4 arias & their common misconceptions

4 arias & their common misconceptions

Jenna Simeonov
One of the best part about opera is that it can be a lifelong practice of discovery. Even some of opera’s best-loved arias come with hidden layers of meaning, that sometimes take a while to recognise. We’ve compiled a few of our favourite arias, and why they’re commonly misunderstood.

“O mio babbino caro”

This infamous aria from Puccini’s Gianni Schicchi is one of the most popular hits from the entire operatic canon. It’s got a stunning, soaring melody that includes more than one opportunity to hang out on a lovely high A-flat. If you ignore the words, it sounds like a lush declaration of love, be it romantic or paternal; but here among the opera lovers, we can’t ignore the words.

“O mio babbino caro” (or “O mio babs”, as it’s often nicknamed) is supposed to be funny. The opera is a comedy, and Lauretta sings this aria during a bit of an adolescent fit over wanting to marry her boyfriend, Rinuccio. Daughters have been making pouting faces and puppy eyes at their fathers to get what they want for centuries, and Puccini encapsulates the strategy perfectly. “Babbino” is like saying “Daddy”, or even “Daddykins”, and to sing it on top of the lush tune is the equivalent of crocodile tears. “I’ll throw myself off a bridge”, Lauretta paraphrases (twice), if she doesn’t get her way. Ugh.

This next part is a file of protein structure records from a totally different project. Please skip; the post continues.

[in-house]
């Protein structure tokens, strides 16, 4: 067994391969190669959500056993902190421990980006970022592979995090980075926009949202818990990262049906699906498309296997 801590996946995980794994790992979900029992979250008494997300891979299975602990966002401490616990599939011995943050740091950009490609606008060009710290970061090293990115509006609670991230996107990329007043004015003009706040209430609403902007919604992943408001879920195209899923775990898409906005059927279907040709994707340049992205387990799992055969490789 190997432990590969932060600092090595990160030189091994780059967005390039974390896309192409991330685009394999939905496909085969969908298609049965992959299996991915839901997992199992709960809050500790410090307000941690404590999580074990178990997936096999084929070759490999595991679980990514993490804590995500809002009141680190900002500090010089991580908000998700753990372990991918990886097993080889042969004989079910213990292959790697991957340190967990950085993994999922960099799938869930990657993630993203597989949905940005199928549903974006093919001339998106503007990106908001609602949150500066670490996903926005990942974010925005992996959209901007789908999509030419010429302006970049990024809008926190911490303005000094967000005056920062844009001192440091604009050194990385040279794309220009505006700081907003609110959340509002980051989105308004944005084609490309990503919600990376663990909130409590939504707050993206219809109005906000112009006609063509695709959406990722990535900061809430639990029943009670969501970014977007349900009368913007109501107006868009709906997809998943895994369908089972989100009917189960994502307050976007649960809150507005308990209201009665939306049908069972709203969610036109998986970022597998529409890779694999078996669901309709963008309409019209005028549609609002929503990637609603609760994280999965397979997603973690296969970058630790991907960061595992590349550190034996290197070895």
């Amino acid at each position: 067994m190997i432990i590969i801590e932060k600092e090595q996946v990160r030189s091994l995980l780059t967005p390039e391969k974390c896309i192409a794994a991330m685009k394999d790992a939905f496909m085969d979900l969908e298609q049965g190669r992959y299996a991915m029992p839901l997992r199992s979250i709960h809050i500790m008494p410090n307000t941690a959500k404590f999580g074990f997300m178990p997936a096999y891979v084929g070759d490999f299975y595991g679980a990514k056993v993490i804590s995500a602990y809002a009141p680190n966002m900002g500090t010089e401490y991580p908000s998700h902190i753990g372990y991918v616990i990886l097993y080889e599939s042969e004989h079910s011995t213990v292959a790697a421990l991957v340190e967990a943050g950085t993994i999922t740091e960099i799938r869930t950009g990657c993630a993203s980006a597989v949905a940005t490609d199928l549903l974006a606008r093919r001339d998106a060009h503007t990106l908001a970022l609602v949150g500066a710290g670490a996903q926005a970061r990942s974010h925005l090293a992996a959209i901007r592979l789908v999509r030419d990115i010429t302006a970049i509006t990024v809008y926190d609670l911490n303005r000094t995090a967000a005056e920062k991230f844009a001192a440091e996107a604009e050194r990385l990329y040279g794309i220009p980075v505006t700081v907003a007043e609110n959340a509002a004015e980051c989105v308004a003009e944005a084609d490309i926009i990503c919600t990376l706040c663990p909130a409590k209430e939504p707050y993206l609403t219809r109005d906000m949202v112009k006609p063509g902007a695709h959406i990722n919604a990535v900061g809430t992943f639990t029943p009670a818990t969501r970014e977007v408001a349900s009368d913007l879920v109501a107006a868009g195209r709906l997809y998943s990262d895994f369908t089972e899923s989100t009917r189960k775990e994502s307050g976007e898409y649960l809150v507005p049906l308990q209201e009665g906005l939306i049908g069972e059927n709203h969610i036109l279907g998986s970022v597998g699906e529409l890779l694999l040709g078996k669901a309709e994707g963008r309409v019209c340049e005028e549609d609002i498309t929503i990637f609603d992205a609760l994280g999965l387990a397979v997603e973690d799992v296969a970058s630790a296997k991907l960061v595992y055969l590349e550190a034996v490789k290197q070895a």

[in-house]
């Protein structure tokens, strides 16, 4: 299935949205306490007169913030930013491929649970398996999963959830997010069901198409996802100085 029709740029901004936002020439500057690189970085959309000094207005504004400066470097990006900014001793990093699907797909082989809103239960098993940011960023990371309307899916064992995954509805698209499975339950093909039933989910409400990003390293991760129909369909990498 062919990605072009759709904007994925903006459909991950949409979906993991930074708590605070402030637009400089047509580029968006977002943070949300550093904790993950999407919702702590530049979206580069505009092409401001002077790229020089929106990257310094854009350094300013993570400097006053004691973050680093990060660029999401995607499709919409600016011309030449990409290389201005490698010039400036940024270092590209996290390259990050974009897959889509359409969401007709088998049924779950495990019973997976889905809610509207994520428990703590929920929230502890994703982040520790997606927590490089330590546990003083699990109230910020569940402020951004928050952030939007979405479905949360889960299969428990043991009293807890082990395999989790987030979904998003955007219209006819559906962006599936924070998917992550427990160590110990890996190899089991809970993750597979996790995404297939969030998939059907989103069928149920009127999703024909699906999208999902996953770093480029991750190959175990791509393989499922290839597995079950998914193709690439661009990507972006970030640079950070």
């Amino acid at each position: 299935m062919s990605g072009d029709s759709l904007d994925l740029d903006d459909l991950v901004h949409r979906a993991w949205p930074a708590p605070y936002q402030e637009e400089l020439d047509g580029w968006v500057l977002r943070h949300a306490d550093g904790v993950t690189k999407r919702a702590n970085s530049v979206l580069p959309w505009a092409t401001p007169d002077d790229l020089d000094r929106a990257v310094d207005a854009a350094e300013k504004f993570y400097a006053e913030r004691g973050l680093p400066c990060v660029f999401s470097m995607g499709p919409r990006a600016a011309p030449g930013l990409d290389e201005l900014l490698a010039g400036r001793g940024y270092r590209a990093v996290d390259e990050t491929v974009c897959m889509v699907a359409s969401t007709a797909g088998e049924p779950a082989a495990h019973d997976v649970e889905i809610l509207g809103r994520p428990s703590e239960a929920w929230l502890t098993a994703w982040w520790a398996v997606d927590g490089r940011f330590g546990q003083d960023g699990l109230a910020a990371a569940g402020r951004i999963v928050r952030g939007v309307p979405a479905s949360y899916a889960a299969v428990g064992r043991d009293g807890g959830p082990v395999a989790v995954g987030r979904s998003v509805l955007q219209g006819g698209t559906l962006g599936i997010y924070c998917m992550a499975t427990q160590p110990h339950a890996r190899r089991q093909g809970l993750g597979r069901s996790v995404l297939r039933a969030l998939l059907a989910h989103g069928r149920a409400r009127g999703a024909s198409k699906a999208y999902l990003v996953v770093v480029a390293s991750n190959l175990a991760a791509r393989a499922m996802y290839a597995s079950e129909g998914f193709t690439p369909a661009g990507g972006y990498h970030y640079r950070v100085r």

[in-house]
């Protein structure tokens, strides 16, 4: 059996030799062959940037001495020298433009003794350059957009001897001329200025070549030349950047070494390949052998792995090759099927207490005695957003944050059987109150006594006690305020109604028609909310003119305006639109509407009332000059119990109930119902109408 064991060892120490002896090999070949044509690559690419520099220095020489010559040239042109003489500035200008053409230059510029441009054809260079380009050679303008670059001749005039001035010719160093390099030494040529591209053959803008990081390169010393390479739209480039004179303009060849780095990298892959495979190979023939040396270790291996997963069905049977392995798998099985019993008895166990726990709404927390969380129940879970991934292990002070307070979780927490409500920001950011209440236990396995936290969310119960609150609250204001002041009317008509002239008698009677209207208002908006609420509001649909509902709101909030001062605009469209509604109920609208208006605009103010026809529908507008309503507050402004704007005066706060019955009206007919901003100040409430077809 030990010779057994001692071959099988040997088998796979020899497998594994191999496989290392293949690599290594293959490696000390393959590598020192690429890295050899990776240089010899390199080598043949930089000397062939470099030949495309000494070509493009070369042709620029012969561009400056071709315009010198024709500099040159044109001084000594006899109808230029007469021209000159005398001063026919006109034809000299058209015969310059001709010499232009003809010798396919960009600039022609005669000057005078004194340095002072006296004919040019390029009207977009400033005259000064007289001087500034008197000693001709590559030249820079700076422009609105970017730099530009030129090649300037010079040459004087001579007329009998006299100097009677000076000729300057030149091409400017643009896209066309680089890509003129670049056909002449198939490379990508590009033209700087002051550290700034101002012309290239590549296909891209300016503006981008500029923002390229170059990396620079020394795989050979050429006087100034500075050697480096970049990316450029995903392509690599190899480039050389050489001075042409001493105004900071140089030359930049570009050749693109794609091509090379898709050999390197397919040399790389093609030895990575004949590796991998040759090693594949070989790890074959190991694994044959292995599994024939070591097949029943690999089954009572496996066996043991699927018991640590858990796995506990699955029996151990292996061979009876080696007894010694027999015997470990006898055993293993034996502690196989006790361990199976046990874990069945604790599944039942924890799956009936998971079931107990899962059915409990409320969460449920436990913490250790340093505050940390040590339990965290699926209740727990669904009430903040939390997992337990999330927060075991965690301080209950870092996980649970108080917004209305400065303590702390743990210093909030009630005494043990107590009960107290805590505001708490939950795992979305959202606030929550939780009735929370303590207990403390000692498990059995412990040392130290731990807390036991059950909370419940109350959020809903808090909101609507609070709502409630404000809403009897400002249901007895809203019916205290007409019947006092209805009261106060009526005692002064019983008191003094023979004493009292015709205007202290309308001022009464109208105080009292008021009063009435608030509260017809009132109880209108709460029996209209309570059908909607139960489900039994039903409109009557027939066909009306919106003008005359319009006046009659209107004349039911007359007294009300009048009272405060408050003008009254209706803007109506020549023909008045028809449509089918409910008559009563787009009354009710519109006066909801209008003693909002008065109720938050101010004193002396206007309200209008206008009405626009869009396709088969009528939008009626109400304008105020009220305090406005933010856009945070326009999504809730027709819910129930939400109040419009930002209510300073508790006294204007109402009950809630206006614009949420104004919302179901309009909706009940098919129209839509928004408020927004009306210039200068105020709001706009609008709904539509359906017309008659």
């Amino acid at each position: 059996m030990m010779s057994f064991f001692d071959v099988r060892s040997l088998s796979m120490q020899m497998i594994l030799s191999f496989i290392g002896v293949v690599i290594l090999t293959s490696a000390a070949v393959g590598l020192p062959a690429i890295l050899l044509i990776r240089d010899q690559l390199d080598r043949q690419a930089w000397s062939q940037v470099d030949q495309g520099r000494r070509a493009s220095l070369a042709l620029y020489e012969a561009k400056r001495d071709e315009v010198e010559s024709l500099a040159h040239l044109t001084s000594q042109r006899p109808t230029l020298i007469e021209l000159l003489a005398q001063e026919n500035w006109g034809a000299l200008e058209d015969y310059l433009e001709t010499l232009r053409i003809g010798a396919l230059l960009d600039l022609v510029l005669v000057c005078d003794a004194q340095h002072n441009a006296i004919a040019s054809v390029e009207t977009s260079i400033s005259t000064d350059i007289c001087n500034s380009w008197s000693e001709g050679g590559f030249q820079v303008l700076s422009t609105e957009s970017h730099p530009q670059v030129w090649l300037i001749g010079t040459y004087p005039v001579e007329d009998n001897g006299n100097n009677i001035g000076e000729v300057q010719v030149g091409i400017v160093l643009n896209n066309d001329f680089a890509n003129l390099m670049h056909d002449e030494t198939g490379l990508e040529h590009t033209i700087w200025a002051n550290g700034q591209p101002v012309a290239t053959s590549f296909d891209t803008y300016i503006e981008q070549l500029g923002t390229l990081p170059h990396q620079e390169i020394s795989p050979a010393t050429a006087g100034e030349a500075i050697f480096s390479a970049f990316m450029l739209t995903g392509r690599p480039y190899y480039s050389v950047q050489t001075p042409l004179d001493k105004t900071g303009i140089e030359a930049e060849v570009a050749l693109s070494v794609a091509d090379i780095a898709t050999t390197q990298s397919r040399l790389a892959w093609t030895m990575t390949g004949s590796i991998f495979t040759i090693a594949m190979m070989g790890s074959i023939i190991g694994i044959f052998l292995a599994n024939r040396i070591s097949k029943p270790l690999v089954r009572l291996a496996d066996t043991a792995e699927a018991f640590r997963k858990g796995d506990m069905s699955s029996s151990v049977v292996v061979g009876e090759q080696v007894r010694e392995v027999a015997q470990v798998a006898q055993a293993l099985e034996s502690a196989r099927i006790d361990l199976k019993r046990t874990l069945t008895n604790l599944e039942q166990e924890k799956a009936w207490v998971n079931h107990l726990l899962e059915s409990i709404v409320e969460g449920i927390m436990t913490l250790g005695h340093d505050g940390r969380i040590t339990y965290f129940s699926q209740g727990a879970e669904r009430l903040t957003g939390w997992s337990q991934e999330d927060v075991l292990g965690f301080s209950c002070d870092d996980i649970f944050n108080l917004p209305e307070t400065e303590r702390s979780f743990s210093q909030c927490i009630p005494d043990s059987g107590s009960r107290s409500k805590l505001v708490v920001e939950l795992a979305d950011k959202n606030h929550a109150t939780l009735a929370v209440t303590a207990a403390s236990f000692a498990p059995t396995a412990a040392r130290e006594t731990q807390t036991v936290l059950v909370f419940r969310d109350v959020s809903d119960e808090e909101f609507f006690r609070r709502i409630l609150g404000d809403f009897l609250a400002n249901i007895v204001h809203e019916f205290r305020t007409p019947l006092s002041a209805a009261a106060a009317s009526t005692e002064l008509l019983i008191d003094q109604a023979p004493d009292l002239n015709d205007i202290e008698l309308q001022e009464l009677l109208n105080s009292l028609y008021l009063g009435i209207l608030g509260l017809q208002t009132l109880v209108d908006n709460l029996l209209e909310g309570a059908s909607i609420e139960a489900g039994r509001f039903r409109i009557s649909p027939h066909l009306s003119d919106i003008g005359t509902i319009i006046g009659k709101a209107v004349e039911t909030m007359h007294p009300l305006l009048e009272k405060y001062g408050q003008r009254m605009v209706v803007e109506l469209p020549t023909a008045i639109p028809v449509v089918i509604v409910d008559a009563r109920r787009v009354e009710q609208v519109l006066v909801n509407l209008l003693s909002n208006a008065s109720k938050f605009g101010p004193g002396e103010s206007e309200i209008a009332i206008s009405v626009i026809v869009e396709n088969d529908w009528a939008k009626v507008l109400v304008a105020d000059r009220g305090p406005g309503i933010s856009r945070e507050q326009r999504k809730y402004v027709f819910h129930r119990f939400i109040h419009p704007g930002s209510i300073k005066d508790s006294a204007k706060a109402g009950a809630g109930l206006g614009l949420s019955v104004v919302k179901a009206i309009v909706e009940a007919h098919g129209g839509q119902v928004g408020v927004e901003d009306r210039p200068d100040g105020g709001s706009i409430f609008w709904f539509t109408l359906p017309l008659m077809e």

It’s worth watching the compact Gianni Schicchi in its entirety, to get the full effect of “O mio babbino caro” amid the hilarious tale of a gold-digging troupe of vultures, lurking around the freshly deceased body of a wealthy family member.

“O beauty, o handsomeness”

Ah, villains. The best ones are rarely two-dimensional. In Britten’s heartbreaking Billy Budd, Billy makes a dangerous enemy of John Claggart, master-at-arms aboard the Indomitable. Billy is one of the new sailors brought aboard the ship, and he brings with him an innocent, sunny, trusting attitude towards the dreary life at sea. Claggart catches Billy in a brief outburst of violence with another sailor, and takes the opportunity to vilify him, and accuse him of inciting mutiny on board the ship.